Sounds like you'd to put your Mexico buddy in touch with a couple of boys from Western Mass. and in short order. I love that custom rivet tool above. I might have to pick one up myself. Catspaw will need some rivets as will Eunoia eventually.
    If one advances confidently in the direction of his dreams, and endeavors to live the life which he has imagined, he will meet with a success unexpected in common hours.
    -Henry David Thoreau-

  27. #867
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    Default Re: Building Arabella (An Atkin Ingrid)

    Saw you were looking for copper nails. I think you can get it from these places:

    https://www.hovedsmann.no/categories...ing-spikersaum

    http://www.trebaten.no/spiker%2C-kli...enu=_100_1891_

    If you dont find it on the web, contact the owner of Seglloftet/Hovedsmann, he can probably get them, if not contact Jeppe Jul-Nielsen, Norways boatbuilding and Colin Archer guru, he has his own english pages:
    http://www.jul-nielsen.no

  28. #868
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    Default Re: Building Arabella (An Atkin Ingrid)

    what about Copper rod, cut to length for each rivet... far less waste that way, and no need to scrap the off cuts to recoupe some of your funds...

  29. #869
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    Default Re: Building Arabella (An Atkin Ingrid)

    Thanks for the thoughts and info on the rivets! The material is all ordered so as soon as it arrives we can start playing with it and figuring out how best to turn the 12' copper rods into 4" rivets =)

    Meanwhile,

    Since the deadwoods are done and drilled I suppose it's time to dive into the stem.

    Hauled the lamintaed forefoot out of storage and got the first face jointed where it meets the keel timber. I roughed it out with the chainsaw, power planed a bunch off and then used the router and sled to do the final machining. A few licks with the hand plane and that face should be done. It's not much shape to the backbone yet but it's slowly emerging =)

    We also got given an 8" jointer to replace our 6" and we found a Shipmate 211 with all it's parts for Arabella. I don't think the stove has even been used, it has been in storage for over 40 years and the gentleman was only asking $250! The stove is about 2 hours away, we are going to collect it in August. I know it's way too early to be thinking of the interior but it was too good a deal to pass up!

    The forefoot thus fabr />

    Getting a flat face



    Grandpappy is ecstatic to see the backbone coming together. He literally walks down EVERY day to see the progress.
    ACORN TO ARABELLA
    For additional info on this project:

    www.acorntoarabella.com
    https://www.youtube.com/channel/UCAi...WB1xCp6uuUo0VA

  30. #870
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    Default Re: Building Arabella (An Atkin Ingrid)

    I hope he gets to see her aswim.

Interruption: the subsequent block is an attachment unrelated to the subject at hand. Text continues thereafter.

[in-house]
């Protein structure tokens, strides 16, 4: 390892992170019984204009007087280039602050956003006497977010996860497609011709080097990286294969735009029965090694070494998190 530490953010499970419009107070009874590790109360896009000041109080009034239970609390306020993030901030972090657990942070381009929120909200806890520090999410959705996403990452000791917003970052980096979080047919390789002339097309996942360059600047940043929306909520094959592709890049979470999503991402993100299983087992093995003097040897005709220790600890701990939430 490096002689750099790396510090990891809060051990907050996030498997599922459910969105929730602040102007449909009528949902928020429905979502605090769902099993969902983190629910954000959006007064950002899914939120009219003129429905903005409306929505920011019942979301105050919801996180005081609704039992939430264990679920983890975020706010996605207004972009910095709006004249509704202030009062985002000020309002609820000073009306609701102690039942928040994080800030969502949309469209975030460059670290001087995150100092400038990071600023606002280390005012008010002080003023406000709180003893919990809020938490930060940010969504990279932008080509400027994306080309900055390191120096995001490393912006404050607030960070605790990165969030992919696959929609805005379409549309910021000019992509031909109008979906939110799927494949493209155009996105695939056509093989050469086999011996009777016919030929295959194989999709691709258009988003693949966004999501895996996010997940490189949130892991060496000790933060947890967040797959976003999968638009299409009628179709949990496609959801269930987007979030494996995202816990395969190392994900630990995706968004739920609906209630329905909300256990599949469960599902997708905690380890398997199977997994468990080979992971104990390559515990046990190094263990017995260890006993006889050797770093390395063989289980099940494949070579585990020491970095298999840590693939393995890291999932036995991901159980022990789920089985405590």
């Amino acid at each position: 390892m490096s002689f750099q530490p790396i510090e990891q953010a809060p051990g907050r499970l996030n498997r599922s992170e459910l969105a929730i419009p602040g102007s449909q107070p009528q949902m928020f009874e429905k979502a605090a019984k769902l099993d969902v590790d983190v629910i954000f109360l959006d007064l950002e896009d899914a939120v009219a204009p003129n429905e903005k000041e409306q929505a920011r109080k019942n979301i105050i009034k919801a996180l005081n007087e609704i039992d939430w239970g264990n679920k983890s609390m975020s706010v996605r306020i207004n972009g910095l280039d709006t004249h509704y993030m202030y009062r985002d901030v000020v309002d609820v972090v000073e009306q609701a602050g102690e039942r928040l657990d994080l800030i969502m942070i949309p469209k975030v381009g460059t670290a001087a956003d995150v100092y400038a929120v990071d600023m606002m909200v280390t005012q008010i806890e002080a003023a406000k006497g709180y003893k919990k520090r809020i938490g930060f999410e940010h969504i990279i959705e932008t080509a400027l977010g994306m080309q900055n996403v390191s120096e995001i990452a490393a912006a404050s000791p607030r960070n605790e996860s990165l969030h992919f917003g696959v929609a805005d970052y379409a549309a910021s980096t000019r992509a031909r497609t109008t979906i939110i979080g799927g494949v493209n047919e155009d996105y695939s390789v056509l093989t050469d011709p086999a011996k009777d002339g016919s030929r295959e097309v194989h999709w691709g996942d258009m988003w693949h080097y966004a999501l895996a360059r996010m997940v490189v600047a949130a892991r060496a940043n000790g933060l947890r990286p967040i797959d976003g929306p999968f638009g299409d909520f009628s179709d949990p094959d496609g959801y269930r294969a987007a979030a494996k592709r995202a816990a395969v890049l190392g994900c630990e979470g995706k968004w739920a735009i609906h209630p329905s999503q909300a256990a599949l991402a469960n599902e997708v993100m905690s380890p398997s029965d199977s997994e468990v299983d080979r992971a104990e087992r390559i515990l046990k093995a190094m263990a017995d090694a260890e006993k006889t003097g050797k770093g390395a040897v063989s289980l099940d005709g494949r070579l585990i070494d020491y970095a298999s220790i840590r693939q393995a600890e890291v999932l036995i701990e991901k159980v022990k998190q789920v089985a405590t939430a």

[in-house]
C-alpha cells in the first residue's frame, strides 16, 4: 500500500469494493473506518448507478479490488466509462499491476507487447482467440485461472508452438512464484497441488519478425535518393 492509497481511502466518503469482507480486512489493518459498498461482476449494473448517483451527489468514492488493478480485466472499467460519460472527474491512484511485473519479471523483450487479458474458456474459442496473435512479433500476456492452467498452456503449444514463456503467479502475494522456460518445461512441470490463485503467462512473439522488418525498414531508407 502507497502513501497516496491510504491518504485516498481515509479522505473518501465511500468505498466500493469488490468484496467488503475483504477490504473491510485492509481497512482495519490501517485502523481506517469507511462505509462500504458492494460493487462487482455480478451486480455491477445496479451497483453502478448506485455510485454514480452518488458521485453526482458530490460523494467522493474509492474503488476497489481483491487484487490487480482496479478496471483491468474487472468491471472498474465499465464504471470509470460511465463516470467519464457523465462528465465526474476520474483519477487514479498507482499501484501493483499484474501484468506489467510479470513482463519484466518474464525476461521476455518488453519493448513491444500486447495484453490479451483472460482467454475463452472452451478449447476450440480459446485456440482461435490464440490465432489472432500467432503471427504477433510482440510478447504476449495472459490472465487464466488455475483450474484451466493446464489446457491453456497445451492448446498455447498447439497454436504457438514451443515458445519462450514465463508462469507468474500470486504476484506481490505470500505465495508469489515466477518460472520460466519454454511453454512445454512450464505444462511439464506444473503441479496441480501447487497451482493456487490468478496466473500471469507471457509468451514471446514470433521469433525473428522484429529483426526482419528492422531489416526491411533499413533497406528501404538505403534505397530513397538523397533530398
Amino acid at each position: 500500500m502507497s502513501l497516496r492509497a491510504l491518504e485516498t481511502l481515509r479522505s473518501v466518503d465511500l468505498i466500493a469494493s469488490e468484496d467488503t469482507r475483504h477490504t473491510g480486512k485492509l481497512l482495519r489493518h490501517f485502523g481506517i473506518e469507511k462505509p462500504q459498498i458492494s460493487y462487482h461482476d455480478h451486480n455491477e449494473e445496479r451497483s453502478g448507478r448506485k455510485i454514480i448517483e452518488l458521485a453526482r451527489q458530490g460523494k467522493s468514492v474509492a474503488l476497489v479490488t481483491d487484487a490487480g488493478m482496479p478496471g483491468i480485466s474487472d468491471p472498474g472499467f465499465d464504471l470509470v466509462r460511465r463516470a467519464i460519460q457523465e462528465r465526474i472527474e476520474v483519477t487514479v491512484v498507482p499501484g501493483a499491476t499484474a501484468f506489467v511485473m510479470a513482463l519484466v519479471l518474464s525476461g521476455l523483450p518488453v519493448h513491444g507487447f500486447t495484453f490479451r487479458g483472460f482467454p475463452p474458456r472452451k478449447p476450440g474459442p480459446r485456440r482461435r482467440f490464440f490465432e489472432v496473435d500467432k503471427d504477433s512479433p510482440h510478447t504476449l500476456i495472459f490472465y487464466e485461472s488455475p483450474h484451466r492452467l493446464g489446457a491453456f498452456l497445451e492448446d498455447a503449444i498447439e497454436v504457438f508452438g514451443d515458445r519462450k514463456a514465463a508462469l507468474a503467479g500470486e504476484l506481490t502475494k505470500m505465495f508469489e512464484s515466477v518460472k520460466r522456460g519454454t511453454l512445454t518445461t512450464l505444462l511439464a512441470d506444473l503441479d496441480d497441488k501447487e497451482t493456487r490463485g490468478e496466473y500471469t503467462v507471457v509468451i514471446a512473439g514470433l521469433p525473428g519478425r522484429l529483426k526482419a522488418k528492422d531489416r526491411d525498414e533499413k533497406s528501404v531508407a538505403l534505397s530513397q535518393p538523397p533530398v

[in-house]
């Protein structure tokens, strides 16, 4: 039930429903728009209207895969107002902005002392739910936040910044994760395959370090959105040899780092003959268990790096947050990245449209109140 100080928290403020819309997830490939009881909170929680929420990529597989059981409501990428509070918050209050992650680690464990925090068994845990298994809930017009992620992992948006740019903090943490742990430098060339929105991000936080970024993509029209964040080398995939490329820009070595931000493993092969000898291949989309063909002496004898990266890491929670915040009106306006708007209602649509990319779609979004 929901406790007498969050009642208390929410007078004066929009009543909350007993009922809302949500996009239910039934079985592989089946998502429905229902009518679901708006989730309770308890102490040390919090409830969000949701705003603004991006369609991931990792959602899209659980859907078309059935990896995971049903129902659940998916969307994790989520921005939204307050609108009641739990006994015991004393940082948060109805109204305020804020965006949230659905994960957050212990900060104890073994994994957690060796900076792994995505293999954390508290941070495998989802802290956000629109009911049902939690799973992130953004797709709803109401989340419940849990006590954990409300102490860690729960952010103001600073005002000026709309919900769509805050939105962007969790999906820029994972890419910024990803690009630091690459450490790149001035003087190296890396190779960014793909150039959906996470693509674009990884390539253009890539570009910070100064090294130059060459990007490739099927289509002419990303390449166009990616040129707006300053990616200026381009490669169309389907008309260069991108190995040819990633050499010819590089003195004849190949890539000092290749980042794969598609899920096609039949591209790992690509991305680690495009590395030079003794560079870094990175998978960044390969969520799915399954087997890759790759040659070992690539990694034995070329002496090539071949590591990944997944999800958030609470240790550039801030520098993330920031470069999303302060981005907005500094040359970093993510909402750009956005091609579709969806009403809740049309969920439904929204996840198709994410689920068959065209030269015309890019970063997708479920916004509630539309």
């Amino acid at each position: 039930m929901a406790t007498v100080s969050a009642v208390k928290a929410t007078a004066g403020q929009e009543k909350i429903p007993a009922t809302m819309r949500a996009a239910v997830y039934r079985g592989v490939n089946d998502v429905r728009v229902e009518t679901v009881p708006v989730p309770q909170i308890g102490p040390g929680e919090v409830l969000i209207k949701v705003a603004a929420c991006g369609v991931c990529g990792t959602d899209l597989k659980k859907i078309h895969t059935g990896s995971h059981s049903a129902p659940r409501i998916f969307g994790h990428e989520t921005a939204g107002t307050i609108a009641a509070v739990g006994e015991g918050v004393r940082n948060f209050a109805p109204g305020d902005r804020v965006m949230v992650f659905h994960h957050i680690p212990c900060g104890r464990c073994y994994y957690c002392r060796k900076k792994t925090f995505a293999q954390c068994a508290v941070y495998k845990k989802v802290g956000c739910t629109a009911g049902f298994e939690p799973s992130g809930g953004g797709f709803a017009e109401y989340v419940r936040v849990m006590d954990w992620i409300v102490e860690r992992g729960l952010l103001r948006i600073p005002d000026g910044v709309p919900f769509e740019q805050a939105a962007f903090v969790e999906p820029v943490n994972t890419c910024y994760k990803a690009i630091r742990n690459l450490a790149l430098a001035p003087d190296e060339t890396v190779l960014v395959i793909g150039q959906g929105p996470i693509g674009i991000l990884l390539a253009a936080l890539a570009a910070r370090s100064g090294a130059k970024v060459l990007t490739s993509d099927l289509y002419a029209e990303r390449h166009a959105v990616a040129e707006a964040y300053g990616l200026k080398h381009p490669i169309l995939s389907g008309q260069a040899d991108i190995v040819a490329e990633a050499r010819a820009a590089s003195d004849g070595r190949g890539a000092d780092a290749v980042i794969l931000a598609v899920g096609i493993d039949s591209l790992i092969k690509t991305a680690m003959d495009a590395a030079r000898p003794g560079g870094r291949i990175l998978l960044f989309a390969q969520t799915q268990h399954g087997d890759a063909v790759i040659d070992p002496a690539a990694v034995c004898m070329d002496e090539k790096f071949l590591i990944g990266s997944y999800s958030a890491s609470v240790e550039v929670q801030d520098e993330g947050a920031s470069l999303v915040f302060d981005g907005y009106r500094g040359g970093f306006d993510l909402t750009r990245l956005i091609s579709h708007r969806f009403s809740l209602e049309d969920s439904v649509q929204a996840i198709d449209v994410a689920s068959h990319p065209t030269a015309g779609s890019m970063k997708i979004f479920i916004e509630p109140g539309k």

If one advances confidently in the direction of his dreams, and endeavors to live the life which he has imagined, he will meet with a success unexpected in common hours.
    -Henry David Thoreau-

  31. #871
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    Default Re: Building Arabella (An Atkin Ingrid)

    Great news on the Shipmate! She’ll be perfect for you.

  32. #872
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    Default Re: Building Arabella (An Atkin Ingrid)

    I'd come up with a hot forge system for the rivets with a die & mandrel using hydraulics. This would be the quickest way to make them, then heat treat on mass. Sounds like you are on the right path.

  33. #873
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    Default Re: Building Arabella (An Atkin Ingrid)

    Progress on the forefoot, finally shaping those laminations we made in the fall!



    ACORN TO ARABELLA
    For additional info on this project:

    www.acorntoarabella.com
    https://www.youtube.com/channel/UCAi...WB1xCp6uuUo0VA

  34. #874
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    Default Re: Building Arabella (An Atkin Ingrid)

    Quote Originally Posted by sdenette View Post
    I roughed it out with the chainsaw, power planed a bunch off and then used the router and sled to do the final machining. A few licks with the hand plane and that face should be done.
    Is your big bandsaw not working? It looks like it's more of a side table right now.

  35. #875
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    Default Re: Building Arabella (An Atkin Ingrid)

    Quote Originally Posted by MoritzSchwarzer View Post
    Is your big bandsaw not working? It looks like it's more of a side table right now.
    The forefoot was too big and heavy to put through the bandsaw. There comes a point when it's easier to bring the saw to the wood than the wood to the saw.



    Today was NOT one of those days! We used the bandsaw to full effect =)

    Took us less than 2 hours to slice out all the stem pieces, now to transfer over the water/station lines and work with the planes until everything fits just right.

    The tip of the stem is very long and not fully shaped, hence it looking less than fair.




    ACORN TO ARABELLA
    For additional info on this project:

    www.acorntoarabella.com
    https://www.youtube.com/channel/UCAi...WB1xCp6uuUo0VA